Slow Growth Leads to Lasting Success
The faster you’re endeavor grows, the quicker it dies on the vine.
Stop me if you’ve heard this one. You’re starting or recharging a habit, passion project, or an entrepreneurial endeavor. You’re fired up, in a moment of clear purpose and holy fury about it. You dive headlong into it. Your “day 1” is lit. So you set a system up to repeat the levels from “day 1” onwards into the future. You jam on it for a while.
What happens next?
Here’s my real-life version:
Some context: waiting in the wings of most of my days of living, house-holding, parenting, building this or that business is a deep desire to write a novel. My proverbial shelves are littered with two decades of stillborn story scraps. Not much end-product to show for it.
A few months ago I decided, if I’m going to coach people in support of them getting out of their own way and achieving their deepest aspirations… shouldn’t my writing desire be the proof in that pudding? Immediately I started writing a novel. I had such a lit first day, 1500 words in one morning sitting. Potent narrative was flowing. I designed a system to write a short novel in that one month: 1500 words per day for 30 days.
And it worked so well,… for about two weeks. I even went away for a two-night personal retreat in a cabin in the woods where I manically white-boarded the complex story arcs.
And then… life happened. The fury cycled down. I stopped writing.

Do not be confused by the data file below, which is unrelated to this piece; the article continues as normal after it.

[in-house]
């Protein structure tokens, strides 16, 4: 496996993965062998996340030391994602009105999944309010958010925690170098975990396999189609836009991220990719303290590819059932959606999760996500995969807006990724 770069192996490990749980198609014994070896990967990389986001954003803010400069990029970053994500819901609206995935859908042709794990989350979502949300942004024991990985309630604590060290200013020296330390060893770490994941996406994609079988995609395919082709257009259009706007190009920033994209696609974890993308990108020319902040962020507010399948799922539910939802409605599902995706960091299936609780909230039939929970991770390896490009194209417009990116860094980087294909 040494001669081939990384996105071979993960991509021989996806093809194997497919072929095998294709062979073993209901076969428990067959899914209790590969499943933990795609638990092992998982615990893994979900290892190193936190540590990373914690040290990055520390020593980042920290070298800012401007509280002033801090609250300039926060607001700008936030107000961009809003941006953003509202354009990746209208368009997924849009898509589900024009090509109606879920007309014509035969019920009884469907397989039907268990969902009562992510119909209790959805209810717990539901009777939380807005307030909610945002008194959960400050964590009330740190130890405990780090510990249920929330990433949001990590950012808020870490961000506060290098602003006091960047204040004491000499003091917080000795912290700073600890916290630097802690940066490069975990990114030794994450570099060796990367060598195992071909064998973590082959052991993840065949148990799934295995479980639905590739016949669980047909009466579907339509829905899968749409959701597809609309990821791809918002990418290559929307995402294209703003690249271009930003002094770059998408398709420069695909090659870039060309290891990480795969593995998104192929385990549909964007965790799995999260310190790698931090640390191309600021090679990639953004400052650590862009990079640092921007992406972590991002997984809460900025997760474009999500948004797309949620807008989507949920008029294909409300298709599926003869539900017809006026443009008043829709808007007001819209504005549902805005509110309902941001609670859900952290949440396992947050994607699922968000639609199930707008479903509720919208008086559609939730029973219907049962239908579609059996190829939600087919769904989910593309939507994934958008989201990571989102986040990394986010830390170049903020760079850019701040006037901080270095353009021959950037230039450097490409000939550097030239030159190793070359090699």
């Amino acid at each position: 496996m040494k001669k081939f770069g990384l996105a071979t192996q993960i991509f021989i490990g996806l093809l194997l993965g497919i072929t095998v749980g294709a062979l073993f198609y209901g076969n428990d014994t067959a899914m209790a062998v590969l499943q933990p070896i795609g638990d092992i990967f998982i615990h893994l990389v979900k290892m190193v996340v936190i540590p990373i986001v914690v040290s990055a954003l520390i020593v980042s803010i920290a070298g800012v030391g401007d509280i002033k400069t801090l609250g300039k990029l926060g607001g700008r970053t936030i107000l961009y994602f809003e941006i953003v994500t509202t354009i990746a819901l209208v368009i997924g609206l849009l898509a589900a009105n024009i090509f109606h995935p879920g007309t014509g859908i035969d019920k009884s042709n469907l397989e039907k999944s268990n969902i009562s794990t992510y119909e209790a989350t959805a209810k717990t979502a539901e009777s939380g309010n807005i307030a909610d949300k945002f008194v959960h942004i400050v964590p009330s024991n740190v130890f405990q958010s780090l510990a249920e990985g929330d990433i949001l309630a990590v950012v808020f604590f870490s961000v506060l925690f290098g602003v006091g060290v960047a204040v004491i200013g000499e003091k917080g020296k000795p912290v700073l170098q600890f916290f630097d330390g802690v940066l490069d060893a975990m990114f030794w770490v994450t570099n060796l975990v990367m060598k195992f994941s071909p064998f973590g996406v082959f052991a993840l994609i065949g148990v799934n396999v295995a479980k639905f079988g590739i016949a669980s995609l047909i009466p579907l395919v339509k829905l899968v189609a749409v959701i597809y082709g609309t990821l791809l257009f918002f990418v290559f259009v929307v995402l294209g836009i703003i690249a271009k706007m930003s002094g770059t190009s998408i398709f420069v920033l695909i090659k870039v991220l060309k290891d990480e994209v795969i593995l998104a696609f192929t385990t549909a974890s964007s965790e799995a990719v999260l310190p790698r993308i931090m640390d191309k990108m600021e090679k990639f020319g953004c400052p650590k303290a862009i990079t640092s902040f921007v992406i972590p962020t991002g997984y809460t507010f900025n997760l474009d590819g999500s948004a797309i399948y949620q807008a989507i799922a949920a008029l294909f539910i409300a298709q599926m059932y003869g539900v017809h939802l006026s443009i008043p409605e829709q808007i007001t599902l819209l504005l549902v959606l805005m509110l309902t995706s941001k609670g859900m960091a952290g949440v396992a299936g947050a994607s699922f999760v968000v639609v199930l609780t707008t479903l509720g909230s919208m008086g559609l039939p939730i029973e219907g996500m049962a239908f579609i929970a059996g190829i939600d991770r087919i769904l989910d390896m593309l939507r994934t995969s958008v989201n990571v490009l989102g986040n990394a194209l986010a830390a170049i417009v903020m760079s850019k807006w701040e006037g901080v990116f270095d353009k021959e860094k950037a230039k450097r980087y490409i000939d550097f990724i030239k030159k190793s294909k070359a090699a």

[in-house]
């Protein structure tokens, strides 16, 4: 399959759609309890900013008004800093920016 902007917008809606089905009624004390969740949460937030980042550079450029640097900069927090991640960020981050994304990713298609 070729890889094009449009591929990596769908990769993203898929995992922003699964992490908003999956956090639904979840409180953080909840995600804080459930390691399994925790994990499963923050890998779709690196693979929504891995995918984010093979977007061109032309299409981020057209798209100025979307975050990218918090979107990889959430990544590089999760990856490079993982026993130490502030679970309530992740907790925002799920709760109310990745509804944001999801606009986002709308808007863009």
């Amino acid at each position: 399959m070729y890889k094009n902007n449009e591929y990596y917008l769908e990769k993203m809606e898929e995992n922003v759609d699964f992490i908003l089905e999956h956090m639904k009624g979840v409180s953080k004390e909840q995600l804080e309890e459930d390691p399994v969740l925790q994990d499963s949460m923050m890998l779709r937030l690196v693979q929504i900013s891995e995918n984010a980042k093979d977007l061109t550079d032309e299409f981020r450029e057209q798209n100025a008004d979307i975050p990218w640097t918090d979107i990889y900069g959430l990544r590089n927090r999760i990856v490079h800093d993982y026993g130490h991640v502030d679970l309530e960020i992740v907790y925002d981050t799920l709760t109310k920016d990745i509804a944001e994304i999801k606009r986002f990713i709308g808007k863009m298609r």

Here’s where I think I went wrong.
“However fast your business grows, that’s the half-life for how quickly it can be destroyed.” (Chamath Palihapitiya)
Fast and furious growth will build seven stadiums in Qatar right quick, or get you on the rogues gallery wall next to Adam “WeCrashed” Neumann. Or you might scroll out the Great American Novel in a three week coffee bender like Kerouac’s “On the Road.” The hail mary is a razzle-dazzle success now and again. But in most endeavors, if you want your efforts to sustain and succeed, best slow your roll.
Put another way: a biology experiment placed one group of baby fish in warmer water, which super-charged their growth rate, then returned them to cooler, regular environment. Another group, they put in colder water, which slowed their growth rate, then returned them. They found that slow-growth fish lived 30% longer than average. The fast-growth fish died 15% earlier than average.
I won’t go so far as to say that pursuits in their infancy are like infant fish. But I’ll suggest that slow growth nurtures a nascent project with greater sustained success.
Taking this into consideration: once this super-busy time of the year passes, I’ll step back into that novel. But I’ll be damn sure to instill a chiller system.
In what ways are you endeavoring something with a break-neck speed where a slower process would make it thrive?